JOHN Menzies boss Giles Wilson has insisted the company’s strategy will deliver long term growth to the benefit of investors in spite of the plunge in its share price in recent months.

The Edinburgh-based stalwart severed its historic links with the newspaper business last year by selling its distribution business for £74.5 million to focus on the aviation support market, in which directors saw better prospects.

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However, shares in the firm have fallen by around 40 per cent in the 13 months since the deal was announced, during which Menzies has suffered setbacks in its preferred market.

The firm parted company with former chief executive Forsyth Black in March, when it highlighted “soft cargo volumes” and continuing labour challenges in North America.

Menzies issued a profit warning in July noting trading had been disappointing before revealing earlier this month that it had fallen £4.4 million into the red in the first half.

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Having served as chief financial officer before succeeding Mr Black, Mr Wilson played a key part in the decision to focus on aviation. He said he remained absolutely convlnced that directors made the right call.

“It was becoming obvious that we would need to prioritise capital in the aviation side which meant that the distribution side wouldn’t have got the capital it might have needed,” said Mr Wilson, adding: “It’s challenging markets in aviation at the moment but that doesn’t take away from any long term growth dynamics.”

He noted John Menzies is the second biggest player in the global market to provide services such as ground-handling, behind Swissport.

“Under any study passenger growth is around 4.5 per cent a year on a long term basis … long term fleet growth is around 3.7%,” said Mr Wilson.

He added: “On any 30-year metric cargo grows over that period. You always have slight peaks and troughs and they’re usually driven by macro-economics but long term growth of cargo is about 4.5%.”

Regarding current market conditions, Mr Wilson said: “Our customers are having difficult times.”

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In its interim results announcement, Menzies noted that first half cargo volumes and yields had been weak while a number of airlines failed to fly their stated schedules. The grounding of Boeing 737 Max aircraft created further complications. Mr Wilson is confident these are short term issues rather than systemic market challenges.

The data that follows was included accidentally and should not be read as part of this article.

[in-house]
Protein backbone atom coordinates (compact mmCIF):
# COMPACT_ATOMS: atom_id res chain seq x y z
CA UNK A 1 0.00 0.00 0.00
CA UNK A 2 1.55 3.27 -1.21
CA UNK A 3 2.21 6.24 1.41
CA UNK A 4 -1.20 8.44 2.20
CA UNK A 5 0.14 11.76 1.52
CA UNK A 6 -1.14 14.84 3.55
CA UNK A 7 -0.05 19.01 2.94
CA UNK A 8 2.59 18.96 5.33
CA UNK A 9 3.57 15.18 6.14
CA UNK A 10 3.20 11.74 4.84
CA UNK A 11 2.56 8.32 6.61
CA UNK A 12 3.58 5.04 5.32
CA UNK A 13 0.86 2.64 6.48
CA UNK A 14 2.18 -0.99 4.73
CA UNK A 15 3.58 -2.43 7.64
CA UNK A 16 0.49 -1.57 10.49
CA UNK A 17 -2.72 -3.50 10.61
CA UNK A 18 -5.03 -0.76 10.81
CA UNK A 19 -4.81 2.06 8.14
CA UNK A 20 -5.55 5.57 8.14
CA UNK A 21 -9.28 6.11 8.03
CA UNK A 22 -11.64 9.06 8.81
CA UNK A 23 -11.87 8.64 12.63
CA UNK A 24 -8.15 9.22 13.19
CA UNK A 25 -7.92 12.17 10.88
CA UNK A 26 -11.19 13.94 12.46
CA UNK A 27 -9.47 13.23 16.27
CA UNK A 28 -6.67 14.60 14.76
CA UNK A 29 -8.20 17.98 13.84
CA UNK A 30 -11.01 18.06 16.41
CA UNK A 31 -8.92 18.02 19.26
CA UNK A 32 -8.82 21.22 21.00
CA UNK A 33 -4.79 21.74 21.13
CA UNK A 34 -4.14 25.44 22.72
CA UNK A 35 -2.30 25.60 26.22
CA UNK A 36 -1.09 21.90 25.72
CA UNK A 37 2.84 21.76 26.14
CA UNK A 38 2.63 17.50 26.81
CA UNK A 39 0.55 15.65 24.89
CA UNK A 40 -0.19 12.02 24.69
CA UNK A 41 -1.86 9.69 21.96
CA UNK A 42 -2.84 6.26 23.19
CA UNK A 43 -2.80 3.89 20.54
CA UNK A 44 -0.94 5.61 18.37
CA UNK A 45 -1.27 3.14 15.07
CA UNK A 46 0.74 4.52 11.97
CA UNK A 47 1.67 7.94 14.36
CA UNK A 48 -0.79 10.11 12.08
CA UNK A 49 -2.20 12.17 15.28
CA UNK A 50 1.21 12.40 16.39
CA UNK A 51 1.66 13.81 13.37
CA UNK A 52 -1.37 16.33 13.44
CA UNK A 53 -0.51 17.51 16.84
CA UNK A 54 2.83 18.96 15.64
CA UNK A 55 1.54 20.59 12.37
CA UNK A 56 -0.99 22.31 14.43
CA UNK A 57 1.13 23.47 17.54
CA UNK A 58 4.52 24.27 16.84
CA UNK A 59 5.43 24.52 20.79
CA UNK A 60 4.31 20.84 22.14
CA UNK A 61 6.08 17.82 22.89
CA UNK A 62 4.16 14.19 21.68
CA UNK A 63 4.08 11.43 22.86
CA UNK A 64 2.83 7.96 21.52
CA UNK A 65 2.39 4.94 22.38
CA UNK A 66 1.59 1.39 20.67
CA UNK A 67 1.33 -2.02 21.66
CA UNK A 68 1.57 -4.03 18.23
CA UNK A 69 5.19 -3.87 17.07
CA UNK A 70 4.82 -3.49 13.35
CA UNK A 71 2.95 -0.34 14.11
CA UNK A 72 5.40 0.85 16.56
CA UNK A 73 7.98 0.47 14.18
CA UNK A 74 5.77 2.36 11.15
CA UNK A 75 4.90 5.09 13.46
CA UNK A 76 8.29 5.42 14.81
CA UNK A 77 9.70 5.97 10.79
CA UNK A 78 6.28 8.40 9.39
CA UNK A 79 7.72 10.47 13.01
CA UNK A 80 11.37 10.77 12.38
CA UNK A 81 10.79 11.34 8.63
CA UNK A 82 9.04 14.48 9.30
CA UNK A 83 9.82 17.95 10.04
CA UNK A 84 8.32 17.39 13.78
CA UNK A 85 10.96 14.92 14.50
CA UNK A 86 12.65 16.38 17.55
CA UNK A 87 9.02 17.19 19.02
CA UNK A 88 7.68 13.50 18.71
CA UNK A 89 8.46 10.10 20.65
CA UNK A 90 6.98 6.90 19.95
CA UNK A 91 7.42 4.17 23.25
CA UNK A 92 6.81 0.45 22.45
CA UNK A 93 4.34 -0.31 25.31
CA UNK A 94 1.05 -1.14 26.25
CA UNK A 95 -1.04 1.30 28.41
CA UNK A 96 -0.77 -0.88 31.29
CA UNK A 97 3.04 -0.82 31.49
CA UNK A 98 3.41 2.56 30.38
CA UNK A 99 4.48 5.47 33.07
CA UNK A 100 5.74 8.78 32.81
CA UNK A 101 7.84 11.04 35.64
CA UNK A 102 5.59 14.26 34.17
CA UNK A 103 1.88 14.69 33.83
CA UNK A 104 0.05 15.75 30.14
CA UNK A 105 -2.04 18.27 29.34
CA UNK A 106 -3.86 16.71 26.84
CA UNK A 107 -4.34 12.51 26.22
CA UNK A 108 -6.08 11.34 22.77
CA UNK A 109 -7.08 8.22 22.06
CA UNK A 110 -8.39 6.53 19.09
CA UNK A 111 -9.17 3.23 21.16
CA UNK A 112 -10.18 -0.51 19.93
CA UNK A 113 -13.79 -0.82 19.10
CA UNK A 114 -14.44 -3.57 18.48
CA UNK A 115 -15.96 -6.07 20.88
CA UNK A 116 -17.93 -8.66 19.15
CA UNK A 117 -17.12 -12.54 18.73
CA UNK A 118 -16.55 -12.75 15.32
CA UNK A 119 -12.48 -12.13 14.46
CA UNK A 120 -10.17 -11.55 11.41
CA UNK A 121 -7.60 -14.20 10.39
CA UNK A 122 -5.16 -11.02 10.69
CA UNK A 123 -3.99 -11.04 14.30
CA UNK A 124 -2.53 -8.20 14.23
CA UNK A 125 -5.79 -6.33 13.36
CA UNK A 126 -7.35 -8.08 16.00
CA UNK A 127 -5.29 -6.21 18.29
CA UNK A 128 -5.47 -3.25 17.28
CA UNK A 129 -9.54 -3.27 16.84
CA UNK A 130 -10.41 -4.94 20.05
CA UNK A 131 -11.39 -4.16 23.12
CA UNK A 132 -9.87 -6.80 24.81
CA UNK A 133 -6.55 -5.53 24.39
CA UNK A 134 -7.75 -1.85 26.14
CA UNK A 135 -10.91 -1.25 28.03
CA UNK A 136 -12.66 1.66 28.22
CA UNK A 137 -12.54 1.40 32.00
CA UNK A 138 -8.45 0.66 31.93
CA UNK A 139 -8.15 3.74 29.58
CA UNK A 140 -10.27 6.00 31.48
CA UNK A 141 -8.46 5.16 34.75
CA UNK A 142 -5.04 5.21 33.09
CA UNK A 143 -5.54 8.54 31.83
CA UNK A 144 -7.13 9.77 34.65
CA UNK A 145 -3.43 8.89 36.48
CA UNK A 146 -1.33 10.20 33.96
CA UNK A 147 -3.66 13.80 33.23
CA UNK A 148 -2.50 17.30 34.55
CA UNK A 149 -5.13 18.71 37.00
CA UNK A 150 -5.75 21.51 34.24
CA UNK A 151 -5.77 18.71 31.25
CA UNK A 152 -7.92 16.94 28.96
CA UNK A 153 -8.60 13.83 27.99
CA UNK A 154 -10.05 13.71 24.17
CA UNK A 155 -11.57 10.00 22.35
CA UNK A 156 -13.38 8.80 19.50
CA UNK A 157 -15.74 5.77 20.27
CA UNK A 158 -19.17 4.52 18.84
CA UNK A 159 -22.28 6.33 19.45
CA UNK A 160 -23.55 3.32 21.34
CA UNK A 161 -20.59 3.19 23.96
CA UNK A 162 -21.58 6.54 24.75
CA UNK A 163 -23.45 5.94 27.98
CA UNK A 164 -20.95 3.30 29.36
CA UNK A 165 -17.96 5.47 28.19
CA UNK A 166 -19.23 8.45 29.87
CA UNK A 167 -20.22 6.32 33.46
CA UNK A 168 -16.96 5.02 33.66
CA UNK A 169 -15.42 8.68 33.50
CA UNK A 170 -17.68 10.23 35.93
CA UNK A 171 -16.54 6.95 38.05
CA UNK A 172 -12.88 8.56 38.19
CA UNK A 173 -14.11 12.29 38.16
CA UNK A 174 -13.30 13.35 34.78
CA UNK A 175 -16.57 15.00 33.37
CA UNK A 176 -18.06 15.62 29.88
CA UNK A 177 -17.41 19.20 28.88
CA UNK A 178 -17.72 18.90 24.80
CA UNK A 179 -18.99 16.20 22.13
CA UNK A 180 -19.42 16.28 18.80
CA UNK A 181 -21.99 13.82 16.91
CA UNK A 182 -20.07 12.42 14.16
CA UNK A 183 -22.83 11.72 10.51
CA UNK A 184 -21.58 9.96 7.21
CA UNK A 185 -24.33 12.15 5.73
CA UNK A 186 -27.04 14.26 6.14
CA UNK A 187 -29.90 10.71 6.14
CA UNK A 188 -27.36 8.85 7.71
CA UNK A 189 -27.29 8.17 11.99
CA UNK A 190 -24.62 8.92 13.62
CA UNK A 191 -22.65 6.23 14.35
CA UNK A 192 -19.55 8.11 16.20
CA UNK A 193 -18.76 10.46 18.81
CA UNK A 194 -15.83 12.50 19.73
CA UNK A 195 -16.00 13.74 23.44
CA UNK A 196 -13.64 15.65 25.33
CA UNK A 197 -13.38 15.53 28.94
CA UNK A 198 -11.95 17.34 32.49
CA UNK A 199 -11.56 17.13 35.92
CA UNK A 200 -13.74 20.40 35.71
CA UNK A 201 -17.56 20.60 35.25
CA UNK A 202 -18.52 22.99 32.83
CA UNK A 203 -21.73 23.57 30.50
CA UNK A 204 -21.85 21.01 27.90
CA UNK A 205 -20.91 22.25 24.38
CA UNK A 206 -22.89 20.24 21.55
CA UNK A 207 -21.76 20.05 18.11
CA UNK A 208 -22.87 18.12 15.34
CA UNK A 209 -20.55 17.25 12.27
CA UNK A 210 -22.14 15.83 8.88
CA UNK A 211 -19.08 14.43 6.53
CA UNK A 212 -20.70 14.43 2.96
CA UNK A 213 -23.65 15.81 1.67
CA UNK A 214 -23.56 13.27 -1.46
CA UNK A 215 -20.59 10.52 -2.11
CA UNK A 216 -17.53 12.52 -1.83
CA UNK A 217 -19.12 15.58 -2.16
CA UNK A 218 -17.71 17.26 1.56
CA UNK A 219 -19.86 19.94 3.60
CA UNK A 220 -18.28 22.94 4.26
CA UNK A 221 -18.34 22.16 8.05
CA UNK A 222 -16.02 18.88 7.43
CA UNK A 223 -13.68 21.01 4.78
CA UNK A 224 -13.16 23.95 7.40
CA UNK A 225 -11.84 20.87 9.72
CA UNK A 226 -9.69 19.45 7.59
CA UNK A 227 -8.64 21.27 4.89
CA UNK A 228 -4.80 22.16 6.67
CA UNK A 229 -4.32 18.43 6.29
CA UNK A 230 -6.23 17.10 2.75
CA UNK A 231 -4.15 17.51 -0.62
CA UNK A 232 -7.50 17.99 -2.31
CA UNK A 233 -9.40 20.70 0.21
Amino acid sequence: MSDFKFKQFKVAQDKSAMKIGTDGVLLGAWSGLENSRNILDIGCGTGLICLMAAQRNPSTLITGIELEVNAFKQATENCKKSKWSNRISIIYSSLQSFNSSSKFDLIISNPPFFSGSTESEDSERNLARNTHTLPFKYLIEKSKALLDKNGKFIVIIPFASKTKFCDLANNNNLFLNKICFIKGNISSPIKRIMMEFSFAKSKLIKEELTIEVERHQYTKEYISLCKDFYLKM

Asked about the share price performance over the past year, he said: “The whole sector we are in has performed disappointingly, if you look at any of our airline stocks … it’s generally a type of logistics thing and I’m not sure that whether with or without distribution that still would have been the case.”

Mr Wilson thinks “more traditional” fund managers may be slightly wary of Menzies’ debt levels although it is on course to meet targets to cut net borrowings.

But he conceded: “To fix these things we need to get back on to organic growth.”

The firm spent two and a half years absorbing the ASIG refuelling business it bought for $200m in 2016, going through a restructuring and selling the distribution arm. “I think we’ve lost a little bit of touch with customers, so I’ve put a huge amount of effort into that since I’ve come on board and that’s just starting to turn now,” said Mr Wilson.

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The share price may also have been affected by factors related to the history of the firm, founded as a book shop in 1833.

“Our share isn’t hugely liquid which doesn’t help,” said Mr Wilson. “We’ve obviously got quite a lot of larger shareholders.”

Members of the founding Menzies family own around 10% of the firm’s shares in total. Kabouter Management and Lakestreet Capital Partners, who pressed for a break-up of Menzies before the distribution arm sale, have 12% and 6.5% respectively.